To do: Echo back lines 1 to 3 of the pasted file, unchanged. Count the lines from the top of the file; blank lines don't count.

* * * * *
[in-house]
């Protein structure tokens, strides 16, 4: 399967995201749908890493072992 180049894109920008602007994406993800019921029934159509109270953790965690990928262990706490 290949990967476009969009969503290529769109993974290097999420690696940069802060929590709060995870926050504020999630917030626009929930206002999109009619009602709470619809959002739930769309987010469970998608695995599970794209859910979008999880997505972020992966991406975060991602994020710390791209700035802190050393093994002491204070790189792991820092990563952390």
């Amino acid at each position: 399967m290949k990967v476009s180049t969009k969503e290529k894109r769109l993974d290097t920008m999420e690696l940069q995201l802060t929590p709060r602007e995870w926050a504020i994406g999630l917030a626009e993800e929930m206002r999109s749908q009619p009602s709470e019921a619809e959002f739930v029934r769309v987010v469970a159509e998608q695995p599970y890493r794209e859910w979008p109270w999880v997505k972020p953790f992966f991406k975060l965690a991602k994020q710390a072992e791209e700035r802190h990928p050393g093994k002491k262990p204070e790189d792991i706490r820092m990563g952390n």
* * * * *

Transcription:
[in-house]
């Protein structure tokens, strides 16, 4: 399967995201749908890493072992 180049894109920008602007994406993800019921029934159509109270953790965690990928262990706490 290949990967476009969009969503290529769109993974290097999420690696940069802060929590709060995870926050504020999630917030626009929930206002999109009619009602709470619809959002739930769309987010469970998608695995599970794209859910979008999880997505972020992966991406975060991602994020710390791209700035802190050393093994002491204070790189792991820092990563952390």
């Amino acid at each position: 399967m290949k990967v476009s180049t969009k969503e290529k894109r769109l993974d290097t920008m999420e690696l940069q995201l802060t929590p709060r602007e995870w926050a504020i994406g999630l917030a626009e993800e929930m206002r999109s749908q009619p009602s709470e019921a619809e959002f739930v029934r769309v987010v469970a159509e998608q695995p599970y890493r794209e859910w979008p109270w999880v997505k972020p953790f992966f991406k975060l965690a991602k994020q710390a072992e791209e700035r802190h990928p050393g093994k002491k262990p204070e790189d792991i706490r820092m990563g952390n």